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2021b). The issue of 'wage theft' became a widespread issue across all major migration corridors. Wage
theft was poorly addressed across various migration corridors due to the lack of access to justice
mechanisms and labour protection systems in the countries of origin and destination. In the India- Gulf
Co-operation Council (GCC) migration corridor, neither India nor the GCC countries are signatories to
the ILO Minimum Wage Fixing Convention 1970 (no.131) (Foley and Piper, 2021).

WAGE THEFT
Wage theft consists of the total or partial non-payment of a
worker's remuneration, earned through the provision of labour
services, as stipulated in a written or non-written employment
contract. It also includes the payment of salaries below the
minimum wage, non-payment of overtime, non-payment of
contractually owed benefits, the non-negotiated reduction of
salaries as well as the retention of dues upon termination of one's
contract (MFA, 2021)

Wage theft occurs when an employer pays less than what is legally owed to the employee and it is
prevalent in almost every industry. It consists of the total or partial non-payment of a worker's
remuneration earned through the provision of labour services, as stipulated in a written or non-written
employment contract. It also includes the payment of salaries below the minimum wage, non-payment
of overtime, non-payment of contractually owed benefits, the non-negotiated reduction of salaries as
well as the retention of dues upon termination of one's contract. However, in crises such as COVID-19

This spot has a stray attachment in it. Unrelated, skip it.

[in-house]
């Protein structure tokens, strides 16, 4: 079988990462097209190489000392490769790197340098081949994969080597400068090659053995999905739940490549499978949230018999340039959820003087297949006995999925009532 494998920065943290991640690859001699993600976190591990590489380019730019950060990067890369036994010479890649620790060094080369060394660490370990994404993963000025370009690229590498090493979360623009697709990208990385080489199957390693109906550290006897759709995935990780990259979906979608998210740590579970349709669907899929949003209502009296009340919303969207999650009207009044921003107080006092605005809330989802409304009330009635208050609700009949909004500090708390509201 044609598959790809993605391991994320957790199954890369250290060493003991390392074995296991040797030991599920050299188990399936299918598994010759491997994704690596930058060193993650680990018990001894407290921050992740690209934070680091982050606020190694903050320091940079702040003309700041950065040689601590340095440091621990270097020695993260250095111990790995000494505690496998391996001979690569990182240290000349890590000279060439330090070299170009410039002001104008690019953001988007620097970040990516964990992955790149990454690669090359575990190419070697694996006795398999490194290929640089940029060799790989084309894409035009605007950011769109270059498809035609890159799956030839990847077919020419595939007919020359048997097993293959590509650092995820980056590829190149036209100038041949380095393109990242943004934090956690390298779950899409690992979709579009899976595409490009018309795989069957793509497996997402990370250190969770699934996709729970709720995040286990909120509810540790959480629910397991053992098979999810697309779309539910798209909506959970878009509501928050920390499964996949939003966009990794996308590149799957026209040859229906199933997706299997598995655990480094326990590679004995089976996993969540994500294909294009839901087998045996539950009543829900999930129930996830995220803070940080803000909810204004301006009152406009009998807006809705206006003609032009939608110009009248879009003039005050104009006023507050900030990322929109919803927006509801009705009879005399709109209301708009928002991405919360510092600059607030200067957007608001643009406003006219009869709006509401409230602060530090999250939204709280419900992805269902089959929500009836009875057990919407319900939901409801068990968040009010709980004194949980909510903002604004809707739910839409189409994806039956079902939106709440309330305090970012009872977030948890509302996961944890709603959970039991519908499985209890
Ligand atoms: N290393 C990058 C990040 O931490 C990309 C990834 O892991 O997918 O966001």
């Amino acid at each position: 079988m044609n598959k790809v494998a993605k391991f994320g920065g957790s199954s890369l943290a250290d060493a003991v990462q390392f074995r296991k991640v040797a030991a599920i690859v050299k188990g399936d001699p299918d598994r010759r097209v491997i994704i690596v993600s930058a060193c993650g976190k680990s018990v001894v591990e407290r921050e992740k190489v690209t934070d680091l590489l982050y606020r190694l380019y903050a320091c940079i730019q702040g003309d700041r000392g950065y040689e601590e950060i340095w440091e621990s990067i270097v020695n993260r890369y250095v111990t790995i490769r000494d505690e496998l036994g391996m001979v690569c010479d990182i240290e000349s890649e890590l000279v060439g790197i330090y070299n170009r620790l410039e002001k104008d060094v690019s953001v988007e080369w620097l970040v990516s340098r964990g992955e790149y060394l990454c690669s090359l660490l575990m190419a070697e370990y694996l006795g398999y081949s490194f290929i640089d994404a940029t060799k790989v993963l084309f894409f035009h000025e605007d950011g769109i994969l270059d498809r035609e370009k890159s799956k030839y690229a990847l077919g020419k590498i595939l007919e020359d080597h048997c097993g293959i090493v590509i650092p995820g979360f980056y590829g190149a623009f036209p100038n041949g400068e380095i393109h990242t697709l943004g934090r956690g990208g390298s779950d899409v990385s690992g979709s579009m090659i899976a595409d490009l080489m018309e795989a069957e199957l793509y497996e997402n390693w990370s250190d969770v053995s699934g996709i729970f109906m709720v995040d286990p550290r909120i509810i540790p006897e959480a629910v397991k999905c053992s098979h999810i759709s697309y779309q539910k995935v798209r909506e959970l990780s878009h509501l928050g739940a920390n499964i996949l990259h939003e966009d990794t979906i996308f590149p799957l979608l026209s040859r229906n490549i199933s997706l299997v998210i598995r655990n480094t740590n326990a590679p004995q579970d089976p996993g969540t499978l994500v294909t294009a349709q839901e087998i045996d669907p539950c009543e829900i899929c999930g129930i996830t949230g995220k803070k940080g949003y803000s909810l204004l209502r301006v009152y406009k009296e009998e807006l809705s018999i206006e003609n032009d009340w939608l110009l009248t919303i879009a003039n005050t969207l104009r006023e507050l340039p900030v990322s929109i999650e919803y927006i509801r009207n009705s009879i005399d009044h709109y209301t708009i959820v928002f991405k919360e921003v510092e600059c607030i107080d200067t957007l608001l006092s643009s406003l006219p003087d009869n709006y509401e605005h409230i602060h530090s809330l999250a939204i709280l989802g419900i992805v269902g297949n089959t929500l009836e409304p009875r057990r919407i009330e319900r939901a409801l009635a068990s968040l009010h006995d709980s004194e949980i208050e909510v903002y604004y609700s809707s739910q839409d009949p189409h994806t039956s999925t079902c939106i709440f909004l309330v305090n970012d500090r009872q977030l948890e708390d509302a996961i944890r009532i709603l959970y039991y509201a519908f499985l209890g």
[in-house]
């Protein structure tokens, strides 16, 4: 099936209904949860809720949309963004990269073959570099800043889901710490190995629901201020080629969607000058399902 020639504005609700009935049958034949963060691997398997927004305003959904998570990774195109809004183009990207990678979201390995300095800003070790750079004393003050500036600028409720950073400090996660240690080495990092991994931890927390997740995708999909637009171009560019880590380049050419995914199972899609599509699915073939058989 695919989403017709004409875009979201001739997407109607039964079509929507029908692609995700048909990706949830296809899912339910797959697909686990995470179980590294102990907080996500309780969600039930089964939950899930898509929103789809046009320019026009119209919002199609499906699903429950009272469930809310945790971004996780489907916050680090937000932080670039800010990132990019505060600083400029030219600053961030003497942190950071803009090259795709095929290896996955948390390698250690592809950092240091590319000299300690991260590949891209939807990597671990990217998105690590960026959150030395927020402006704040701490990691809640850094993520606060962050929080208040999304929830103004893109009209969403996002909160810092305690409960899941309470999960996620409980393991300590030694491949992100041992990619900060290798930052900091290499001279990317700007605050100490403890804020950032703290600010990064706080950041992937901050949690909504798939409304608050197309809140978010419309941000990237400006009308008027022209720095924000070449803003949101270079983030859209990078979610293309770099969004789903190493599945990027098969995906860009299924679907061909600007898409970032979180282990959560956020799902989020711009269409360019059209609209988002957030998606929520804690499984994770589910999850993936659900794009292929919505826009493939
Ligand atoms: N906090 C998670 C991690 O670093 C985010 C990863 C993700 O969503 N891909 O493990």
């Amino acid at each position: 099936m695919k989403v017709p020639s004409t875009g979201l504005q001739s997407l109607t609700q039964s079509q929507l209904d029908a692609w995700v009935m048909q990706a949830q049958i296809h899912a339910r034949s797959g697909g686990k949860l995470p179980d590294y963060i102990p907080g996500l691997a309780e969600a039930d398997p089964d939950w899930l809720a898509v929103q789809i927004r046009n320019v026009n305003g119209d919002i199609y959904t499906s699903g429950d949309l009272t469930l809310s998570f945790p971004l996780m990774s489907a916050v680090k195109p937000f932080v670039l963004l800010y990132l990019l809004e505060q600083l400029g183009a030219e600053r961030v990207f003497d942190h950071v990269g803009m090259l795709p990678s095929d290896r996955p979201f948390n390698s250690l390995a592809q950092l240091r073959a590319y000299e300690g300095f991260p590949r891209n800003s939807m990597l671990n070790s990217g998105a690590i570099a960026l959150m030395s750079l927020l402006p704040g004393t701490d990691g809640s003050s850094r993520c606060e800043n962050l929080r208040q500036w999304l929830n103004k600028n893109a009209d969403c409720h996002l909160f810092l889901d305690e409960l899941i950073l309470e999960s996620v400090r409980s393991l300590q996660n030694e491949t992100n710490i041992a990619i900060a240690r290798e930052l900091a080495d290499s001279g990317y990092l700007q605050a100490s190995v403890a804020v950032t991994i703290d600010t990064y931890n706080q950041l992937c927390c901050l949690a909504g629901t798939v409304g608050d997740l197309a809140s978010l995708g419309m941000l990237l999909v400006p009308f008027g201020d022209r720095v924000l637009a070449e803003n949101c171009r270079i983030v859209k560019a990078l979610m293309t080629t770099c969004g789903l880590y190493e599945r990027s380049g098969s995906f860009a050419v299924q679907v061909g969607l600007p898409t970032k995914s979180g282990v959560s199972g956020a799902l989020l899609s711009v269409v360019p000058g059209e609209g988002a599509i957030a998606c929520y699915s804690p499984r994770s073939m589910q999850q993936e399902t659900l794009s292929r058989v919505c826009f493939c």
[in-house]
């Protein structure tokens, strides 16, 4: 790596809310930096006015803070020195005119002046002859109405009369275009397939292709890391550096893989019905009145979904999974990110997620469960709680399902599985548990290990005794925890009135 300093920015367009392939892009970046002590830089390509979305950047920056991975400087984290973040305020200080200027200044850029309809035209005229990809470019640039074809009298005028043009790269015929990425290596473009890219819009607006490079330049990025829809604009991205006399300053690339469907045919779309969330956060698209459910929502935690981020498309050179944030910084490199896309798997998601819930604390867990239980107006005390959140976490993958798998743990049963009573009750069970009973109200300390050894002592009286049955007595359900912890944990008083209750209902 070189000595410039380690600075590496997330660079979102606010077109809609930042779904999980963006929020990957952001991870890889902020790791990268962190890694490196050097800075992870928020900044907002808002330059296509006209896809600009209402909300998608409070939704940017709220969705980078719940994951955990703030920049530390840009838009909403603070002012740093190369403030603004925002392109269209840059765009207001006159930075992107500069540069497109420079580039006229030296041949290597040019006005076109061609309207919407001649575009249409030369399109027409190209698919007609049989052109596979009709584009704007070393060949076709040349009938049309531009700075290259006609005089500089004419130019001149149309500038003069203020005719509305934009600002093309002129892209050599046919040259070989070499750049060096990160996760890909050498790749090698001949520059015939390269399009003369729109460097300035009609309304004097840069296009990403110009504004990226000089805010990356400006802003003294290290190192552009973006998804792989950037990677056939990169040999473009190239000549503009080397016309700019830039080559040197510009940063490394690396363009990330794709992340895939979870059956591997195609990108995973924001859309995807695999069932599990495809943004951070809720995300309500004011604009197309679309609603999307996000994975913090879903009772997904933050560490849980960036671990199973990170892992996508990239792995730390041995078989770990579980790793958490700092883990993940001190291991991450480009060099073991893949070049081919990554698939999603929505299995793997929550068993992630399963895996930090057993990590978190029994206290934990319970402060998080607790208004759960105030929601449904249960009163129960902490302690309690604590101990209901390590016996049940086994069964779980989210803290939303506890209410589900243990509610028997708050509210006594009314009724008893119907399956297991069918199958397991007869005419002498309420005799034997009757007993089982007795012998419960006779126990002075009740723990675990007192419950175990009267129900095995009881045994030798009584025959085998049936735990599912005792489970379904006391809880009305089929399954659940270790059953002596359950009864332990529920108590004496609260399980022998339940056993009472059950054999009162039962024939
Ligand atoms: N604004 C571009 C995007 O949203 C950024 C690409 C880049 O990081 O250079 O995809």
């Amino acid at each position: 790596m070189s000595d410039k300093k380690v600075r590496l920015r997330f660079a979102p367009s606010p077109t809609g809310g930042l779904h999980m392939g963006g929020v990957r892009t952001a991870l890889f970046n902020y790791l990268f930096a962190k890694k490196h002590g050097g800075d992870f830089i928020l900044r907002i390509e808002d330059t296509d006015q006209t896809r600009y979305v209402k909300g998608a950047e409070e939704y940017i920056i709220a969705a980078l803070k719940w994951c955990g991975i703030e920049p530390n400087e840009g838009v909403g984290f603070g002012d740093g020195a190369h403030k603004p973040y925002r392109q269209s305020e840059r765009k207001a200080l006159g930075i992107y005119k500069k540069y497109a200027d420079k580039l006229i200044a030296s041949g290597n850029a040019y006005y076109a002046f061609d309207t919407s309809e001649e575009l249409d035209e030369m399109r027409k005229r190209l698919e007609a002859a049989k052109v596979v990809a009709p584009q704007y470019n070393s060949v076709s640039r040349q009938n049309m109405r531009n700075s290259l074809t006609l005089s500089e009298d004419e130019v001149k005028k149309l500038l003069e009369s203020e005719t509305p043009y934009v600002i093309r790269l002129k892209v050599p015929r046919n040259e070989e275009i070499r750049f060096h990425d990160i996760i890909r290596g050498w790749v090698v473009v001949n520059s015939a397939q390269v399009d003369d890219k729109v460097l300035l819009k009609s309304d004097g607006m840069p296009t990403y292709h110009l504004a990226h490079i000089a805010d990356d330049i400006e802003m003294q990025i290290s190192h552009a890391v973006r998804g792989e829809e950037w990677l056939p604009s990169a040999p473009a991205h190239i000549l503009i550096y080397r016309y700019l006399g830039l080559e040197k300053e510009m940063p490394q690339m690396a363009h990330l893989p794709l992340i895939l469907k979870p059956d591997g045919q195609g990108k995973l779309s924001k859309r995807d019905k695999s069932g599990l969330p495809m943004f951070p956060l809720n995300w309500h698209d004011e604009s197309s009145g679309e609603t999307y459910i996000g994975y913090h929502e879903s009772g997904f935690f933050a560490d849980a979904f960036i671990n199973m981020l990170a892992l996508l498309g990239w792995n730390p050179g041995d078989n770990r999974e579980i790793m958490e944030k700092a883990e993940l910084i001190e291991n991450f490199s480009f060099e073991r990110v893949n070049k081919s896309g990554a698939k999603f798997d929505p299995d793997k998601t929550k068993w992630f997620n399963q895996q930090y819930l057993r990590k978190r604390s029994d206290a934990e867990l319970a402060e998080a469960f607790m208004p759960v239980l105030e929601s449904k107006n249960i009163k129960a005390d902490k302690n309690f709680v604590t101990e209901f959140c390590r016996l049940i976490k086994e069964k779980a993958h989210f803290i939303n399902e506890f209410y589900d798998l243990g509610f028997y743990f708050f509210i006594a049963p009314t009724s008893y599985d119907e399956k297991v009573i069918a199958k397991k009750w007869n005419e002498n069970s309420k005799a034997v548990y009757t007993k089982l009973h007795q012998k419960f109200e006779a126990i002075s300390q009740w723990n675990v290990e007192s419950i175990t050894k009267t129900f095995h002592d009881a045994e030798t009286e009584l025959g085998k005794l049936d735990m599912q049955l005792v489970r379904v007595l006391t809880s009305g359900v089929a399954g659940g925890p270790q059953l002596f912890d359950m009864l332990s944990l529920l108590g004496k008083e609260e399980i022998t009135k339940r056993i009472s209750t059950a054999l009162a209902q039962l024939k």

that causes large-scale loss of employment and forces emergency repatriation, migrant workers may
need support from the stakeholders to exercise their rights and to recover unpaid wages and dues in
the post-repatriation phase (Mawby and Martin, 2016). The most vulnerable migrants such as lowskilled workers, women domestic workers, undocumented workers are the principal victims of wage
theft during the pandemic.
As per the Migrant Forum in Asia (MFA)6, majority of the wage theft cases reported by Indians were
group cases from medium to large firms involved in construction, hospitality, manufacturing, and
transportation. It indicates that low, medium and high-skilled migrants are uniformly affected by the
non-payment of wages followed by loss of jobs. The data further indicates that Indian workers filed the
majority of group cases. Eleven (11) group cases of wage theft, representing 741 workers were filed. In
addition, both UAE and Saudi Arabia received from Indian Workers the highest number of complaints
on wage theft (324 and 124 respectively). The size of the repatriation exercise and the number of 'wage
theft' cases filed by the Indian workers portray the extent of the problem among the Indian migrants,
especially among the repatriated workers. They do not have access to legal services in the destination
countries. The evidence and characteristics of wage theft against Indian workers was captured through
personal interactions with the returnee migrants. An evidence-gathering using a primary survey
supported the reported stories of massive wage theft during the pandemic.

6https://justiceforwagetheft.org/en/page/fn5yqy10evw

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